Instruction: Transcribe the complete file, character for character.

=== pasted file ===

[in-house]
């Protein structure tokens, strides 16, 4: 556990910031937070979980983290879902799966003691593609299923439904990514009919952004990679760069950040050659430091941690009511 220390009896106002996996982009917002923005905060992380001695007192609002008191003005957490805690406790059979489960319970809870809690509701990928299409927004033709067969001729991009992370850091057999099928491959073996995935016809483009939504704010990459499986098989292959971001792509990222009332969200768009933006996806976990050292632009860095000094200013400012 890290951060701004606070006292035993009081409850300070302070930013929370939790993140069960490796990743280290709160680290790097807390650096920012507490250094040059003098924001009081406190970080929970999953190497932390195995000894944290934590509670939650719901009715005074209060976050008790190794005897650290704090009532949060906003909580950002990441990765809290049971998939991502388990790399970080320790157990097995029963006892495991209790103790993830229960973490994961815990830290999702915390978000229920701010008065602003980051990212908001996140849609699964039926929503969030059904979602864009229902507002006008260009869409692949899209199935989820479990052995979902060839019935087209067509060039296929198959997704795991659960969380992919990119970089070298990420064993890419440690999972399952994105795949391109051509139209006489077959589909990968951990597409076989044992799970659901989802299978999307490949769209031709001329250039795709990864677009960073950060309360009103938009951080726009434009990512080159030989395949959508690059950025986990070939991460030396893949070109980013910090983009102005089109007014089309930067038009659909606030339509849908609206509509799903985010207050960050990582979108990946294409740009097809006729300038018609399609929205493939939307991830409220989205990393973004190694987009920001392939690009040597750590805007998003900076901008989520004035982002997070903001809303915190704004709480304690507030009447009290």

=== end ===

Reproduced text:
[in-house]
């Protein structure tokens, strides 16, 4: 556990910031937070979980983290879902799966003691593609299923439904990514009919952004990679760069950040050659430091941690009511 220390009896106002996996982009917002923005905060992380001695007192609002008191003005957490805690406790059979489960319970809870809690509701990928299409927004033709067969001729991009992370850091057999099928491959073996995935016809483009939504704010990459499986098989292959971001792509990222009332969200768009933006996806976990050292632009860095000094200013400012 890290951060701004606070006292035993009081409850300070302070930013929370939790993140069960490796990743280290709160680290790097807390650096920012507490250094040059003098924001009081406190970080929970999953190497932390195995000894944290934590509670939650719901009715005074209060976050008790190794005897650290704090009532949060906003909580950002990441990765809290049971998939991502388990790399970080320790157990097995029963006892495991209790103790993830229960973490994961815990830290999702915390978000229920701010008065602003980051990212908001996140849609699964039926929503969030059904979602864009229902507002006008260009869409692949899209199935989820479990052995979902060839019935087209067509060039296929198959997704795991659960969380992919990119970089070298990420064993890419440690999972399952994105795949391109051509139209006489077959589909990968951990597409076989044992799970659901989802299978999307490949769209031709001329250039795709990864677009960073950060309360009103938009951080726009434009990512080159030989395949959508690059950025986990070939991460030396893949070109980013910090983009102005089109007014089309930067038009659909606030339509849908609206509509799903985010207050960050990582979108990946294409740009097809006729300038018609399609929205493939939307991830409220989205990393973004190694987009920001392939690009040597750590805007998003900076901008989520004035982002997070903001809303915190704004709480304690507030009447009290």